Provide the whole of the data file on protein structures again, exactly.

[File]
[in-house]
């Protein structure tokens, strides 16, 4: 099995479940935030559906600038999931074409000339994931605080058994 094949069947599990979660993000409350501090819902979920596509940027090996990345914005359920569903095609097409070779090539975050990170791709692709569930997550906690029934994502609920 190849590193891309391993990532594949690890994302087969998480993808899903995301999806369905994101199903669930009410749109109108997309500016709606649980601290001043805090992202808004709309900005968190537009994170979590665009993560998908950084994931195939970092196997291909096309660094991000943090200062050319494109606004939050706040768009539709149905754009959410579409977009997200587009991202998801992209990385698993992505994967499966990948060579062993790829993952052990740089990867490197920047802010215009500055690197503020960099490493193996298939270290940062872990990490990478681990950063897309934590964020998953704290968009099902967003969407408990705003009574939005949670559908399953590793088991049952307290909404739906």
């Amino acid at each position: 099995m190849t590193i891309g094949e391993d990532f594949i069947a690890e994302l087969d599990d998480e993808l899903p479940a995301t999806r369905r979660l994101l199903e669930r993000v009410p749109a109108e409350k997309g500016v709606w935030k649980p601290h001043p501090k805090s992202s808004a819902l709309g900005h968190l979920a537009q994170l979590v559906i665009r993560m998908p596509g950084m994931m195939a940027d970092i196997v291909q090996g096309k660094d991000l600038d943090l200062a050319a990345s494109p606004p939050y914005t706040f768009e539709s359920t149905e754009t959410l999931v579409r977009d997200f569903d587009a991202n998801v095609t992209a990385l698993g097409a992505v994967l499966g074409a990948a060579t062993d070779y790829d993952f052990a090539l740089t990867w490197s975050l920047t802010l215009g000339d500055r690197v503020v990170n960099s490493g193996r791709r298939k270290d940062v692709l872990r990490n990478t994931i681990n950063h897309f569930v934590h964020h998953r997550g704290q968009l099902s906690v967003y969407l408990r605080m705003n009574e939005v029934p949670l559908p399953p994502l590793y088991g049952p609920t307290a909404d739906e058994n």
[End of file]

[in-house]
């Protein structure tokens, strides 16, 4: 099995479940935030559906600038999931074409000339994931605080058994 094949069947599990979660993000409350501090819902979920596509940027090996990345914005359920569903095609097409070779090539975050990170791709692709569930997550906690029934994502609920 190849590193891309391993990532594949690890994302087969998480993808899903995301999806369905994101199903669930009410749109109108997309500016709606649980601290001043805090992202808004709309900005968190537009994170979590665009993560998908950084994931195939970092196997291909096309660094991000943090200062050319494109606004939050706040768009539709149905754009959410579409977009997200587009991202998801992209990385698993992505994967499966990948060579062993790829993952052990740089990867490197920047802010215009500055690197503020960099490493193996298939270290940062872990990490990478681990950063897309934590964020998953704290968009099902967003969407408990705003009574939005949670559908399953590793088991049952307290909404739906």
């Amino acid at each position: 099995m190849t590193i891309g094949e391993d990532f594949i069947a690890e994302l087969d599990d998480e993808l899903p479940a995301t999806r369905r979660l994101l199903e669930r993000v009410p749109a109108e409350k997309g500016v709606w935030k649980p601290h001043p501090k805090s992202s808004a819902l709309g900005h968190l979920a537009q994170l979590v559906i665009r993560m998908p596509g950084m994931m195939a940027d970092i196997v291909q090996g096309k660094d991000l600038d943090l200062a050319a990345s494109p606004p939050y914005t706040f768009e539709s359920t149905e754009t959410l999931v579409r977009d997200f569903d587009a991202n998801v095609t992209a990385l698993g097409a992505v994967l499966g074409a990948a060579t062993d070779y790829d993952f052990a090539l740089t990867w490197s975050l920047t802010l215009g000339d500055r690197v503020v990170n960099s490493g193996r791709r298939k270290d940062v692709l872990r990490n990478t994931i681990n950063h897309f569930v934590h964020h998953r997550g704290q968009l099902s906690v967003y969407l408990r605080m705003n009574e939005v029934p949670l559908p399953p994502l590793y088991g049952p609920t307290a909404d739906e058994n």